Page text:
Associations and Effects: What and How to Measure in Multimodal Treatments
Despite intensive and focused research no biomarkers have been found which are predictive of responsiveness to chemoradiation of rectal cancer and transferable to clinical practice. Among the limiting factors, the lack of reliable clinical diagnostic tools to accurately predict the pathological tumor response plays a role. In effect, preoperative radiology has been shown to overestimate down staging of the tumor and pathologic evaluation of the resected specimens remains the best and most accurate method for assessing pathologic response to preoperative chemoradiation in rectal (Glynne-Jones et al., 2008), esophageal (Wu et al., 2007) primaries, and in colorectal liver metastases (Rubbia-Brandt et al., 2007). None of the histopathological classifications of carcinoma response to neo-adjuvant therapies, however, consider the viability of the residual, morphologically identifiable neoplastic cells, which is the real predictor of tumor re-growth and progression. Consequently, investigations should be aimed at:
– Defining finely tuned histopathologic features (apoptosis, necroptosis, cancer stem cell niches) to be related to the specific integrated therapies and establishing histological tumor regression grading systems specific for these therapeutic modalities.
– Designing appropriate clinical validation studies in regard to long-term outcomes and clinical vs pathological complete response concordance.
Controlling Cancer: the Emerging Role of Screening Programs
Although the substantial improvement in survival derived from the new treatments and primary prevention bears potential on the long run, screening so far seems to offer the best possibility for reducing colorectal cancer mortality. While few screening tests have been proven effective in reducing colorectal cancer incidence (sigmoidoscopy) and mortality (FOBT and sigmoidoscopy; Segnan et al., 2011), others (stool DNA, Computed Tomographic Colonography) need to be further investigated and evaluated in terms of effectiveness and cost/effectiveness. Microstimulation models have been built up depicting the transition probabilities, duration in states and time of events throughout the growth, and the malignant transformation of adenomas useful to define the appropriate ages and intervals for cancer screening (Zauber et al., 2008). The availability of innovative screening tests, together with the combinations of different screening intervals and selectively targeted risk groups, results in an exciting scenario, promoting, and intensifying the research to optimize colorectal cancer screening programs.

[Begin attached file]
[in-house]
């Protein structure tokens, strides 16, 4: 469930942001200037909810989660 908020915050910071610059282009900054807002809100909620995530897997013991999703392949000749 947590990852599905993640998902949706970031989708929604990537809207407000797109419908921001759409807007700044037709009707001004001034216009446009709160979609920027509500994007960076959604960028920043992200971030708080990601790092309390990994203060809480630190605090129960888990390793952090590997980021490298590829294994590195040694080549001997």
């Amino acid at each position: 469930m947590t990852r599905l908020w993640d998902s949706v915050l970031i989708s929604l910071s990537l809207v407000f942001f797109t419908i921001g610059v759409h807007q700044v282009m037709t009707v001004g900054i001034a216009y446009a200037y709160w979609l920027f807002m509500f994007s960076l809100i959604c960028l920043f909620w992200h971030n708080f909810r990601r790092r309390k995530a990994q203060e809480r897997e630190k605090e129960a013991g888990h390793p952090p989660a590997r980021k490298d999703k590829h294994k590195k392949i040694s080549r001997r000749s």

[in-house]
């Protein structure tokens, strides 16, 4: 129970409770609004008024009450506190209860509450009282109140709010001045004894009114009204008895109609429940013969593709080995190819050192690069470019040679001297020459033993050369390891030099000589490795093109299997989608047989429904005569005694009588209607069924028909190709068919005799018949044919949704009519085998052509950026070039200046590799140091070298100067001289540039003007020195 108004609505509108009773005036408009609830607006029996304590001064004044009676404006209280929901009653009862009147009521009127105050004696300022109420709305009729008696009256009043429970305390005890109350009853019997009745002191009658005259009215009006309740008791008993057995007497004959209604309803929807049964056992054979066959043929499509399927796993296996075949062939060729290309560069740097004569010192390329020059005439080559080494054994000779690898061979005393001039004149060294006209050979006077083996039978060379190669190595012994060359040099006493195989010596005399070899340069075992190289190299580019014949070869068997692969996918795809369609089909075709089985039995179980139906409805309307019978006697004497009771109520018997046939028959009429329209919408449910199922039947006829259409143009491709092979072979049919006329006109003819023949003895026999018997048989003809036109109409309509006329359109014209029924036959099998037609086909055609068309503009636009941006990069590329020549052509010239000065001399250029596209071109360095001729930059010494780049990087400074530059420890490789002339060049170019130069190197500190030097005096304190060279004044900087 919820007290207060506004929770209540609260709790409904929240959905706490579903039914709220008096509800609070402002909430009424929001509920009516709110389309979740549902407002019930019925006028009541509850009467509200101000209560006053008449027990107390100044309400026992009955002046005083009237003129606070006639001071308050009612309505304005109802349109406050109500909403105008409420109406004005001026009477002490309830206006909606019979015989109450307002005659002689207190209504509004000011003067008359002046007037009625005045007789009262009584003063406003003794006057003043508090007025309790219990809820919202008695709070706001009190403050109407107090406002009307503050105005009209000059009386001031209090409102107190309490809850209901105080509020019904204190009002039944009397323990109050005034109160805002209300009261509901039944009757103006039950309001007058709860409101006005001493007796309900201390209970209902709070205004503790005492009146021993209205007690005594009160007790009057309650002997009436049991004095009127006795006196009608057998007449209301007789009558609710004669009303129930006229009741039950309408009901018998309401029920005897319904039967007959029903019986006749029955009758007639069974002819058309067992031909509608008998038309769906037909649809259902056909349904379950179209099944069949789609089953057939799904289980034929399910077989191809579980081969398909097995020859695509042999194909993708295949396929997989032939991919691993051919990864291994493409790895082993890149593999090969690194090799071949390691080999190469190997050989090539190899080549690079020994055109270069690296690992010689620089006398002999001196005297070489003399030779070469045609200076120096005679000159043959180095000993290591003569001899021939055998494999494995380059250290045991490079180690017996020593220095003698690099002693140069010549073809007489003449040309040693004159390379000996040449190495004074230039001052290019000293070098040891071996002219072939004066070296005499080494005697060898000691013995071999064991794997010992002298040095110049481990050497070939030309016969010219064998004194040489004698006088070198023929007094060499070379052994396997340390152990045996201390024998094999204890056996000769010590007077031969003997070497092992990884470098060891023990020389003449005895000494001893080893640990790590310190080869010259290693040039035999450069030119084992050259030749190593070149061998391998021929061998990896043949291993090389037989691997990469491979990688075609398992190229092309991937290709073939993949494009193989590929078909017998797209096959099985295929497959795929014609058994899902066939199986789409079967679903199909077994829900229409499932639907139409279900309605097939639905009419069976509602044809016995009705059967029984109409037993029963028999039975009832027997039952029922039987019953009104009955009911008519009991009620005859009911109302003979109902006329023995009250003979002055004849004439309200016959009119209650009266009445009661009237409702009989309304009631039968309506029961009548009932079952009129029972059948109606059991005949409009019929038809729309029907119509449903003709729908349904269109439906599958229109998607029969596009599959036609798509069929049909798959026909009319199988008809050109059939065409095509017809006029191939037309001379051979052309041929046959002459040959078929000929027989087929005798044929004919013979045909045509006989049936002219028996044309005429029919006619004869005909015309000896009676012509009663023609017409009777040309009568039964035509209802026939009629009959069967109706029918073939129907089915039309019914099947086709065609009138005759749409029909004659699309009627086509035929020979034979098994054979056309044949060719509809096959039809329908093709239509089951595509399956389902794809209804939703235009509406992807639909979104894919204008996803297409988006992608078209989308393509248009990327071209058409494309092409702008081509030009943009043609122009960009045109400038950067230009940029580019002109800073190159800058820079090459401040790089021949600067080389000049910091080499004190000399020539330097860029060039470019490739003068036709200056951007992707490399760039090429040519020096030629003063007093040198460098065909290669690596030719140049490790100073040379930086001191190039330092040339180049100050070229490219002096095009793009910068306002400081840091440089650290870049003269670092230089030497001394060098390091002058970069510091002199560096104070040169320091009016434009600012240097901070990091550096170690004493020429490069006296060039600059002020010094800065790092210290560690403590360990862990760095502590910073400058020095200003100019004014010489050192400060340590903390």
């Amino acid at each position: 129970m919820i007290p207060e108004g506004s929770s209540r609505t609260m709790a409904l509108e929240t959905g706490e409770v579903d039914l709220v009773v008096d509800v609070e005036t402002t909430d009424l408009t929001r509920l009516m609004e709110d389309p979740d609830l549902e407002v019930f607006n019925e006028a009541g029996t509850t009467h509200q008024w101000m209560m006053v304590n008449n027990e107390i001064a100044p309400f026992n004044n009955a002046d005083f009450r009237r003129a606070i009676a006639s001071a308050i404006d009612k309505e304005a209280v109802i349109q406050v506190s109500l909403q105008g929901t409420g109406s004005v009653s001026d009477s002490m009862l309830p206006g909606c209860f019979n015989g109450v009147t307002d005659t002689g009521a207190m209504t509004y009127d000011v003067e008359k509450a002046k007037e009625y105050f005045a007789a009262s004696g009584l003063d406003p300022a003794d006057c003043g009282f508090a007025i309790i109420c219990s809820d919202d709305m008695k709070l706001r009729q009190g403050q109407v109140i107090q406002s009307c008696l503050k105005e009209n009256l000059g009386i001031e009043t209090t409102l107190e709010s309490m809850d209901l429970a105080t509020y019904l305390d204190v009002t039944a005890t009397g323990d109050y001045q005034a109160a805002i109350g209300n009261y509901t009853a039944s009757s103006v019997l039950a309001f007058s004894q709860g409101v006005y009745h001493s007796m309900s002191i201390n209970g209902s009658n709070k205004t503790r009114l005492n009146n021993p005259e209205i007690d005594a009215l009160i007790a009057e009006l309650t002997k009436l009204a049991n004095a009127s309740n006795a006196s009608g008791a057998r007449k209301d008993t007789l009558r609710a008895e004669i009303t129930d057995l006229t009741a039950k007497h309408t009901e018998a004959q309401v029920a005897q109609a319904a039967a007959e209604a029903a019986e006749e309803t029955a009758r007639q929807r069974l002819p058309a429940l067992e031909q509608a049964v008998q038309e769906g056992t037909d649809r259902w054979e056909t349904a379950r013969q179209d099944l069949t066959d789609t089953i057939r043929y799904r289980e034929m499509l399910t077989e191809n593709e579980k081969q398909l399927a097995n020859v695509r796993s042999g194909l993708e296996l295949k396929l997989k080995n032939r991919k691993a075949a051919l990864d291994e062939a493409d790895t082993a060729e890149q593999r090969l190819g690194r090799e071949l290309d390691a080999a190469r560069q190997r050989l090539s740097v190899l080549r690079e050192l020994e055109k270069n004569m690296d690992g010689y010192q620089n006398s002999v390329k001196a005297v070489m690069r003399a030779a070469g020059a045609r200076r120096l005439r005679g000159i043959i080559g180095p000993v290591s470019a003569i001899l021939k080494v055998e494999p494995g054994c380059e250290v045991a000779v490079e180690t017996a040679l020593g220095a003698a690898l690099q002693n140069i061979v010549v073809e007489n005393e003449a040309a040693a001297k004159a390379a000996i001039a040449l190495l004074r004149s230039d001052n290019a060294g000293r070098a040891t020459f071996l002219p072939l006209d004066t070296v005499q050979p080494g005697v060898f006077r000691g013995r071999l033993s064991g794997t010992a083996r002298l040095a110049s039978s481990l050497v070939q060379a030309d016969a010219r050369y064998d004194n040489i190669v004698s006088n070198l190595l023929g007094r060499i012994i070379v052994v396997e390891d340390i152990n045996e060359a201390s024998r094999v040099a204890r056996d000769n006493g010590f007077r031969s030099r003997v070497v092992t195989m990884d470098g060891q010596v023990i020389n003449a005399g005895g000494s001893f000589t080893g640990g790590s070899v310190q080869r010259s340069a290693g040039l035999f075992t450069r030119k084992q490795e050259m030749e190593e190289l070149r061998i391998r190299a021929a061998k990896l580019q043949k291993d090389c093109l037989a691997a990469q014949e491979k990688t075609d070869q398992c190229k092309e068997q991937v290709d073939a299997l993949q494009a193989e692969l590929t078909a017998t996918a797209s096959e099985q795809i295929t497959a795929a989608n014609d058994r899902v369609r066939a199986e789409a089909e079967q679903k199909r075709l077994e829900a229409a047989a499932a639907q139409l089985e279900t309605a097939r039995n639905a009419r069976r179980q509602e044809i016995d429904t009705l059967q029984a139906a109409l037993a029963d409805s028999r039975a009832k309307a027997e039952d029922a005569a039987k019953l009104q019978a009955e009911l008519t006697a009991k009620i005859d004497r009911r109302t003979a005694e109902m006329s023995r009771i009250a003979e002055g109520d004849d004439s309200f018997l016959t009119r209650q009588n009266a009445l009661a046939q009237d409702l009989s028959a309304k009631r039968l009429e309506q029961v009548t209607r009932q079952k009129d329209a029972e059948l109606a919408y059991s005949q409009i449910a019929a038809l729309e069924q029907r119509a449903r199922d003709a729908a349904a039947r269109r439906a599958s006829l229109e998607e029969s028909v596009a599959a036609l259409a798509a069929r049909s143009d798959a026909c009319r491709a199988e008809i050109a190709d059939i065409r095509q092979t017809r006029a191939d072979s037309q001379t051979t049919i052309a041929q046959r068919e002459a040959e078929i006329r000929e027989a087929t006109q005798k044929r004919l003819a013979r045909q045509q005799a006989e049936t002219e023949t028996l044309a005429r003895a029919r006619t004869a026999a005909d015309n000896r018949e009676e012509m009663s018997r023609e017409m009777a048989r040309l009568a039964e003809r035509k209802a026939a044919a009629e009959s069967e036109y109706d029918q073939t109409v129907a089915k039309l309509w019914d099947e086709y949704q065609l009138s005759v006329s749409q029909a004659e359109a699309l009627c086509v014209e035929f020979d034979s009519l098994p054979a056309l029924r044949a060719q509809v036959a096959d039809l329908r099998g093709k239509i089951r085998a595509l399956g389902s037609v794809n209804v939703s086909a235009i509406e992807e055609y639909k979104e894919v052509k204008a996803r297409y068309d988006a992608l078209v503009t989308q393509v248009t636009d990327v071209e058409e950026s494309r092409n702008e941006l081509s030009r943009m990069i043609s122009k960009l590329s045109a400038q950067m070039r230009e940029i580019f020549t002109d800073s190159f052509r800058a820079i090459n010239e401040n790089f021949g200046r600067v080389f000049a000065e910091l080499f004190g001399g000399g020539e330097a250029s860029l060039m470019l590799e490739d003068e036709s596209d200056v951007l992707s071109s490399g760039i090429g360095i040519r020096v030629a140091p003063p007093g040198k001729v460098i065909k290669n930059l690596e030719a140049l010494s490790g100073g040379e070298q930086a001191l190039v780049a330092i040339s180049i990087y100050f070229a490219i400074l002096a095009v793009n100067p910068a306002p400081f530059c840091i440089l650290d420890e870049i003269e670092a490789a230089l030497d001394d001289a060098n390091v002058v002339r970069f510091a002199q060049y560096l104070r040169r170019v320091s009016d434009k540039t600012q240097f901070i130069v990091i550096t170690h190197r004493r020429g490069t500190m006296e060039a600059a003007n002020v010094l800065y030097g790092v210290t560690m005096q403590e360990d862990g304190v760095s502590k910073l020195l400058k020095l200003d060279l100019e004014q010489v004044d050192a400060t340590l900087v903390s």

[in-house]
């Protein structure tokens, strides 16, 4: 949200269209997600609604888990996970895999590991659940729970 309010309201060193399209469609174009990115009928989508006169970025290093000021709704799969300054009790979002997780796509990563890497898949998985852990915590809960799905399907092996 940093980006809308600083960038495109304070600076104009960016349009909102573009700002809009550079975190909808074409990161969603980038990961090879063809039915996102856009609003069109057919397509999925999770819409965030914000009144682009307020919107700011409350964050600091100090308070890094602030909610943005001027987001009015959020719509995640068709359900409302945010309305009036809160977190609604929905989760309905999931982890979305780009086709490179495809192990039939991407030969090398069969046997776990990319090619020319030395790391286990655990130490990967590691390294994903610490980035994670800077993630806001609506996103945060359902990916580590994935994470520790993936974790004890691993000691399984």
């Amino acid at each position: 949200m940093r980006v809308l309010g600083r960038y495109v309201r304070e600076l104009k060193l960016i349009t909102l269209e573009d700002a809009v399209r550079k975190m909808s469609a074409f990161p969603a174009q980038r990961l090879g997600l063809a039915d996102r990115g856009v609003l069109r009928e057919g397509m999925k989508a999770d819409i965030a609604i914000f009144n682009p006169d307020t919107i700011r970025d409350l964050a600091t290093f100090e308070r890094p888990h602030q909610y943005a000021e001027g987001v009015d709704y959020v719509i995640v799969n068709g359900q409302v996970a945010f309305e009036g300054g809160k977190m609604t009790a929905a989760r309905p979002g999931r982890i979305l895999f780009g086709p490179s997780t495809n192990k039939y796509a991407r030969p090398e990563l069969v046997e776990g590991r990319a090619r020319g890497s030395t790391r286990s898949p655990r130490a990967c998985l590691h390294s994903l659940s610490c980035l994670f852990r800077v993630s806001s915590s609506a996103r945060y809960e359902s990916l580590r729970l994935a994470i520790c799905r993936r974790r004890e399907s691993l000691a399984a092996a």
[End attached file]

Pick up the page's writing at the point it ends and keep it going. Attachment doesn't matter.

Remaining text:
We believe these frontiers worthy of being focused, investigated, discussed, and criticized. Frontiers in GI cancers is aimed at supporting multidisciplinary research to speed up clinical applications of biological advances. Manuscripts are welcomed, therefore, dealing with tumorigenesis, prevention, early detection, and treatment of GI tract neoplasia.
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Citation: Risio M (2011) The grand challenges in GI tract cancers. Front. Oncol. 1:46. doi: 10.3389/fonc.2011.00046
Received: 26 October 2011; Accepted: 08 November 2011;
Published online: 23 November 2011.
Copyright: © 2011 Risio. This is an open-access article subject to a non-exclusive license between the authors and Frontiers Media SA, which permits use, distribution and reproduction in other forums, provided the original authors and source are credited and other Frontiers conditions are complied with.